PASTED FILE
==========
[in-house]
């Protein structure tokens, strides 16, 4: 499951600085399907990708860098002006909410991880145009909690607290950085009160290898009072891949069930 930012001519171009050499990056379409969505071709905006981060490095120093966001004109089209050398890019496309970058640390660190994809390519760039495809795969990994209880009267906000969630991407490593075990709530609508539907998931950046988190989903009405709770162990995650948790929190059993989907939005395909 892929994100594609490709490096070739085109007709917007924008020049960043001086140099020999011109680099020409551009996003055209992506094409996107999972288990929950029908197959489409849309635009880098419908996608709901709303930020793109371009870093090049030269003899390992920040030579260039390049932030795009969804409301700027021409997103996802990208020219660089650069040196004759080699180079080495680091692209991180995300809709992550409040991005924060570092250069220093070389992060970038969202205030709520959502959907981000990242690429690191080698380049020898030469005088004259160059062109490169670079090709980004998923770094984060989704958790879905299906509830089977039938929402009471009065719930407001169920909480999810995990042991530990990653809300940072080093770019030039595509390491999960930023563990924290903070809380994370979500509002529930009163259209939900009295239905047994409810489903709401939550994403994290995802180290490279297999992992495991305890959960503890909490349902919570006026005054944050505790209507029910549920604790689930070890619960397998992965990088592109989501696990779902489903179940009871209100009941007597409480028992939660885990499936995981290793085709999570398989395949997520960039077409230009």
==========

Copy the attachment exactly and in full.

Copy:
[in-house]
């Protein structure tokens, strides 16, 4: 499951600085399907990708860098002006909410991880145009909690607290950085009160290898009072891949069930 930012001519171009050499990056379409969505071709905006981060490095120093966001004109089209050398890019496309970058640390660190994809390519760039495809795969990994209880009267906000969630991407490593075990709530609508539907998931950046988190989903009405709770162990995650948790929190059993989907939005395909 892929994100594609490709490096070739085109007709917007924008020049960043001086140099020999011109680099020409551009996003055209992506094409996107999972288990929950029908197959489409849309635009880098419908996608709901709303930020793109371009870093090049030269003899390992920040030579260039390049932030795009969804409301700027021409997103996802990208020219660089650069040196004759080699180079080495680091692209991180995300809709992550409040991005924060570092250069220093070389992060970038969202205030709520959502959907981000990242690429690191080698380049020898030469005088004259160059062109490169670079090709980004998923770094984060989704958790879905299906509830089977039938929402009471009065719930407001169920909480999810995990042991530990990653809300940072080093770019030039595509390491999960930023563990924290903070809380994370979500509002529930009163259209939900009295239905047994409810489903709401939550994403994290995802180290490279297999992992495991305890959960503890909490349902919570006026005054944050505790209507029910549920604790689930070890619960397998992965990088592109989501696990779902489903179940009871209100009941007597409480028992939660885990499936995981290793085709999570398989395949997520960039077409230009």